Food and drinks are available for purchase on trains. On the southern railway trains you can even preorder meals. The food tends to be more meal style on southern railways compared to more snacks up north.
Learn some local language especially common phrases. We bought a Teach Yourself Hindi book and our experiences were greatly enriched. People laugh but they also appreciate you learning their language. There are different languages in different parts of the country. At least learn hello and thank you in the local tongue.
Go to places out of season for excellent discounts. You can get discounts up to 60% at some accommodations. We stayed in Varkla during June, monsoon season, and paid 200 rupees ($4) per night, saving us between 300-800 rupees a night!!! It rained heavily before dawn then only about a half hour each day. Staying out of season might not be perfect weather conditions but you won’t feel like you’re staying in a western resort and you will save heaps.
Dine with locals. Whether it’s in a home stay, on a tour, or just some random person you met on the street. You find out about their family life, who is married, their customs surrounding marriage, their work conditions, how much they earn, if they want to travel and who their favorite cricket player is. And if you can’t speak the language just smile and laugh with them.
Eat some of the best food in the world! Your taste buds will explode with rich flavours and intense spices. The cuisine is very different from north to south. The north has more creamier dishes served with nan bread and chappiti. The south is hotter, more waterier curries eaten with rice or porrotta (another type of bread). Thali’s are inexpensive where you get 3-5 types of dishes with a staple of rice or bread. There’s plenty of local ‘hotels’ (hole in the wall eateries) where a meal is 20-100 rupees (40c – $2) per huge sized meal.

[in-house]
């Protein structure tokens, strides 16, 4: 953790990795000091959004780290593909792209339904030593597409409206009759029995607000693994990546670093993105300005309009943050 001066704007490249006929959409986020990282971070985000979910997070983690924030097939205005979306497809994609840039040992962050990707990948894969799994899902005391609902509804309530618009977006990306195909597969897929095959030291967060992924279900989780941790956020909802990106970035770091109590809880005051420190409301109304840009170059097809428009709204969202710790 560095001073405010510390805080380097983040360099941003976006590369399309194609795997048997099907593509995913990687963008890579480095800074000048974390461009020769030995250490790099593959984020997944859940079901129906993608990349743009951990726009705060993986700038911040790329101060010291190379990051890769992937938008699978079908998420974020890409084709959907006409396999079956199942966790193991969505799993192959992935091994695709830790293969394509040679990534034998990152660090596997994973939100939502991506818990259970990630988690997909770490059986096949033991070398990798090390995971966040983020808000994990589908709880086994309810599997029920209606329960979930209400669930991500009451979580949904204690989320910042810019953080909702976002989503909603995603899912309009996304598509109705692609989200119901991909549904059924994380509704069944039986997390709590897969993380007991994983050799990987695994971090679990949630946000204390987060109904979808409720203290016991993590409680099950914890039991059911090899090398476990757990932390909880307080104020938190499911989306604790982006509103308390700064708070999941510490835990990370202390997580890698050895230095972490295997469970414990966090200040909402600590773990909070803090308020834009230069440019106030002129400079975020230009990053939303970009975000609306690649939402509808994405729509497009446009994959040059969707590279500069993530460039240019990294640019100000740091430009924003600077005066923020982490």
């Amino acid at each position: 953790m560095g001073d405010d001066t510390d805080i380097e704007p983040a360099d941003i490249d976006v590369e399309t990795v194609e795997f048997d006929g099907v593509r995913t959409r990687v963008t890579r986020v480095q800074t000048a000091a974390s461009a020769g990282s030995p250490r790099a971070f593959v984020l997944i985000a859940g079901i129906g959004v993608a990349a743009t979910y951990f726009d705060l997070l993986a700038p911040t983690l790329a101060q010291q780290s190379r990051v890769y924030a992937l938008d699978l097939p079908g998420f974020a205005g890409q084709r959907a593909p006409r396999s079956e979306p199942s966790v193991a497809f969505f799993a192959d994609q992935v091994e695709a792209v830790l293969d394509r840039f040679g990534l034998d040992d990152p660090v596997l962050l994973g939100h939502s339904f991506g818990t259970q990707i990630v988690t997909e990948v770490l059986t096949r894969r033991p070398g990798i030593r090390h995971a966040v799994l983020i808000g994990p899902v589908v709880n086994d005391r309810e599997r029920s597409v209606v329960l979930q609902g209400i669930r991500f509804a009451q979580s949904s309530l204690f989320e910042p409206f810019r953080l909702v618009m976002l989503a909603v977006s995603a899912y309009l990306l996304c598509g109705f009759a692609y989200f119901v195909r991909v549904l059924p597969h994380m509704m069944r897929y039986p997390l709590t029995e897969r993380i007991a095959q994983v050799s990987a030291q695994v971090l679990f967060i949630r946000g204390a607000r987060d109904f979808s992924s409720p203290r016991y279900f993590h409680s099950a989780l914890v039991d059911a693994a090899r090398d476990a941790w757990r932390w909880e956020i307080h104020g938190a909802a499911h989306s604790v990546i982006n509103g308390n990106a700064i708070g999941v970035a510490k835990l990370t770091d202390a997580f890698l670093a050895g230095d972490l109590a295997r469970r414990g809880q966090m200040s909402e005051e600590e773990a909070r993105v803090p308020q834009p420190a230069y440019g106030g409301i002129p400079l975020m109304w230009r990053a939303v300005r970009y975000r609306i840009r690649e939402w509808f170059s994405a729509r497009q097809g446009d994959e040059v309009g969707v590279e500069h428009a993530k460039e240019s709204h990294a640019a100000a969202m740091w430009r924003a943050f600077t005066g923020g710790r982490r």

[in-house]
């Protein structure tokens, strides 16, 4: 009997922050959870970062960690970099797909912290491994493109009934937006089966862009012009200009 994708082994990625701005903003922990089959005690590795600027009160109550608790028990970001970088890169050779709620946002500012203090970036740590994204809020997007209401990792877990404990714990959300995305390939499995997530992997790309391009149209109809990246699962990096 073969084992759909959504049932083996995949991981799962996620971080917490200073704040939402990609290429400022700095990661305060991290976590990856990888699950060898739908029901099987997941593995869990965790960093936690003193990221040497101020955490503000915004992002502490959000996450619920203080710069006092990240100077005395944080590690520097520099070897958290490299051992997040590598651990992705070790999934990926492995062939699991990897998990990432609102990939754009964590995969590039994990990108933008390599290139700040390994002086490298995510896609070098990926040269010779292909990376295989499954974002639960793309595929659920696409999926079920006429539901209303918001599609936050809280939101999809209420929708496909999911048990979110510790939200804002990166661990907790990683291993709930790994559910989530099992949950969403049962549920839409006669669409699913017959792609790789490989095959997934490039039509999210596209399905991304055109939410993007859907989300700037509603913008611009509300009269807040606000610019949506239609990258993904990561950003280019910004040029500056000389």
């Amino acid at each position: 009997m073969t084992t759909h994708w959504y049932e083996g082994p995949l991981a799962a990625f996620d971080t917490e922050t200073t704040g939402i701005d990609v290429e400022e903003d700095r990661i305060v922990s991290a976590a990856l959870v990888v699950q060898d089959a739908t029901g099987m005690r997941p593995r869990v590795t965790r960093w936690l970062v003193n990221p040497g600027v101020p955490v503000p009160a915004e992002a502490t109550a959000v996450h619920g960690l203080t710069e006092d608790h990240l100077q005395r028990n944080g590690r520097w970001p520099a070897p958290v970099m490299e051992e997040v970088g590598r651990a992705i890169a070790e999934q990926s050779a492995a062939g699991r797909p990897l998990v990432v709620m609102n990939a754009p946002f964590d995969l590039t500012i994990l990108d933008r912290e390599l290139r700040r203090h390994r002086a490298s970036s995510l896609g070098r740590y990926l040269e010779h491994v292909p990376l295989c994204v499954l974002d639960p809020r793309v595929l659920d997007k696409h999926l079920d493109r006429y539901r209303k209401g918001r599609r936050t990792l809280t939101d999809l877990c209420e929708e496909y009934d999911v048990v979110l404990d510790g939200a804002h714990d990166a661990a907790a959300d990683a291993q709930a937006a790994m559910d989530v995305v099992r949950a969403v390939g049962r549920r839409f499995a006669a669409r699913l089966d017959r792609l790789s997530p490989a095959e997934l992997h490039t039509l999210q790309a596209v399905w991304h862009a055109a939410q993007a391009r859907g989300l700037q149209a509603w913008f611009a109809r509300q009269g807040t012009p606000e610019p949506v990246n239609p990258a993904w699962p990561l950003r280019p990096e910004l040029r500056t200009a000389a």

Watch cricket… At the local eatery, family’s house, at a cricket ground, anywhere – just do it! Even if you are not a fan of the sport it is great entertainment. It’s their second religion, they live and breathe the sport. At cricket matches it is a big dance party where everyone is up cheering and shaking their booties. It’s hilarious and awesome fun.
Stay with a family in a homestay. It’s a beautiful and enriching experience where you see and be part of your host families life. We were lucky enough to stay with the Nevis family whom welcomed us with open arms. They let us try their meals, invited us to their sisters house for dinner, and cook with their maid.
Do a course. We did a yoga and meditation retreat at Phool Chatti Ashram, Rishekesh. It was one of the highlights of our trip to learn something new and experience ashram life. We also did 2 days of Tabla (drumming) lessons which was lots of fun. Learning to cook some delicious local seafood dishes in Kerala helped us understand more about how all the spices are used and was a great way to bring a bit of India with us. All sorts of courses are available all over India.
Turn a blind eye and accept things as they are. You will notice rubbish piled on streets and in waterways, human waste, rats and cockroaches. But don’t let these small things distract you from the color of India.